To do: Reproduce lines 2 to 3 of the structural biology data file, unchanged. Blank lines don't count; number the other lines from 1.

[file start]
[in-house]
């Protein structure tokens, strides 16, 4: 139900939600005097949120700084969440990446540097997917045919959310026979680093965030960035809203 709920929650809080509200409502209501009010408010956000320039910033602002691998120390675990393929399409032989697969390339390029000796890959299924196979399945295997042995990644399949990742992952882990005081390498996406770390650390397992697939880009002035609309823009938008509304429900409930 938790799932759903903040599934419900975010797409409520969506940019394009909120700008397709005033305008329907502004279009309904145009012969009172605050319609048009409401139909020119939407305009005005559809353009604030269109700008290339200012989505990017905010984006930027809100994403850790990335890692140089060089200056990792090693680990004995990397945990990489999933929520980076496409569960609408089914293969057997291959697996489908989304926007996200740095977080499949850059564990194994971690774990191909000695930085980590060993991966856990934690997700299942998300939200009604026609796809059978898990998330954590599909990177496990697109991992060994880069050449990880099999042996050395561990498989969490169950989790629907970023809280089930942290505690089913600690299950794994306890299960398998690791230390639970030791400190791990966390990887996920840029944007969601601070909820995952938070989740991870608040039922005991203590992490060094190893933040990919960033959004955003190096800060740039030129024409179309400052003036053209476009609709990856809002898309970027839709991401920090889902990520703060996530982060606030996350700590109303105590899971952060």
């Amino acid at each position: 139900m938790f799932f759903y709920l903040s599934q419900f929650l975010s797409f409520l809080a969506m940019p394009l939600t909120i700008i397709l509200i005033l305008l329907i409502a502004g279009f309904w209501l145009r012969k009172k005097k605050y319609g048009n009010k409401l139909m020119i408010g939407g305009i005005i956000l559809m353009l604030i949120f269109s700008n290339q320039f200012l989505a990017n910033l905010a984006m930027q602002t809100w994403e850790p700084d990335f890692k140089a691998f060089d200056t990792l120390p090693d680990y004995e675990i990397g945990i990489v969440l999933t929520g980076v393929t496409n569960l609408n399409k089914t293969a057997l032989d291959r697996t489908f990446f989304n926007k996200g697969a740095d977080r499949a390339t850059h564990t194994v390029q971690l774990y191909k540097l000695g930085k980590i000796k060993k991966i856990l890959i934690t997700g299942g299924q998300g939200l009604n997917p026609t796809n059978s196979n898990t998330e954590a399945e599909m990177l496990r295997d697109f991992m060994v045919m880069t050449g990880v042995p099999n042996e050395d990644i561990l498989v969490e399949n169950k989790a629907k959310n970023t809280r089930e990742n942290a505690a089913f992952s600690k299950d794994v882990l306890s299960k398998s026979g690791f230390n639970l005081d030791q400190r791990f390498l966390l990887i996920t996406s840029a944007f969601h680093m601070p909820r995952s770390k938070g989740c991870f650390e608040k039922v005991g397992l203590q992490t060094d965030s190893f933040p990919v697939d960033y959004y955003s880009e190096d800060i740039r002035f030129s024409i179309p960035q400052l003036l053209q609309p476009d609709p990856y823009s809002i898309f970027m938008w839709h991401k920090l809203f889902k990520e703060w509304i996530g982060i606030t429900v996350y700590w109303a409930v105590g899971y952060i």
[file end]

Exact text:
């Protein structure tokens, strides 16, 4: 139900939600005097949120700084969440990446540097997917045919959310026979680093965030960035809203 709920929650809080509200409502209501009010408010956000320039910033602002691998120390675990393929399409032989697969390339390029000796890959299924196979399945295997042995990644399949990742992952882990005081390498996406770390650390397992697939880009002035609309823009938008509304429900409930 938790799932759903903040599934419900975010797409409520969506940019394009909120700008397709005033305008329907502004279009309904145009012969009172605050319609048009409401139909020119939407305009005005559809353009604030269109700008290339200012989505990017905010984006930027809100994403850790990335890692140089060089200056990792090693680990004995990397945990990489999933929520980076496409569960609408089914293969057997291959697996489908989304926007996200740095977080499949850059564990194994971690774990191909000695930085980590060993991966856990934690997700299942998300939200009604026609796809059978898990998330954590599909990177496990697109991992060994880069050449990880099999042996050395561990498989969490169950989790629907970023809280089930942290505690089913600690299950794994306890299960398998690791230390639970030791400190791990966390990887996920840029944007969601601070909820995952938070989740991870608040039922005991203590992490060094190893933040990919960033959004955003190096800060740039030129024409179309400052003036053209476009609709990856809002898309970027839709991401920090889902990520703060996530982060606030996350700590109303105590899971952060």
């Amino acid at each position: 139900m938790f799932f759903y709920l903040s599934q419900f929650l975010s797409f409520l809080a969506m940019p394009l939600t909120i700008i397709l509200i005033l305008l329907i409502a502004g279009f309904w209501l145009r012969k009172k005097k605050y319609g048009n009010k409401l139909m020119i408010g939407g305009i005005i956000l559809m353009l604030i949120f269109s700008n290339q320039f200012l989505a990017n910033l905010a984006m930027q602002t809100w994403e850790p700084d990335f890692k140089a691998f060089d200056t990792l120390p090693d680990y004995e675990i990397g945990i990489v969440l999933t929520g980076v393929t496409n569960l609408n399409k089914t293969a057997l032989d291959r697996t489908f990446f989304n926007k996200g697969a740095d977080r499949a390339t850059h564990t194994v390029q971690l774990y191909k540097l000695g930085k980590i000796k060993k991966i856990l890959i934690t997700g299942g299924q998300g939200l009604n997917p026609t796809n059978s196979n898990t998330e954590a399945e599909m990177l496990r295997d697109f991992m060994v045919m880069t050449g990880v042995p099999n042996e050395d990644i561990l498989v969490e399949n169950k989790a629907k959310n970023t809280r089930e990742n942290a505690a089913f992952s600690k299950d794994v882990l306890s299960k398998s026979g690791f230390n639970l005081d030791q400190r791990f390498l966390l990887i996920t996406s840029a944007f969601h680093m601070p909820r995952s770390k938070g989740c991870f650390e608040k039922v005991g397992l203590q992490t060094d965030s190893f933040p990919v697939d960033y959004y955003s880009e190096d800060i740039r002035f030129s024409i179309p960035q400052l003036l053209q609309p476009d609709p990856y823009s809002i898309f970027m938008w839709h991401k920090l809203f889902k990520e703060w509304i996530g982060i606030t429900v996350y700590w109303a409930v105590g899971y952060i």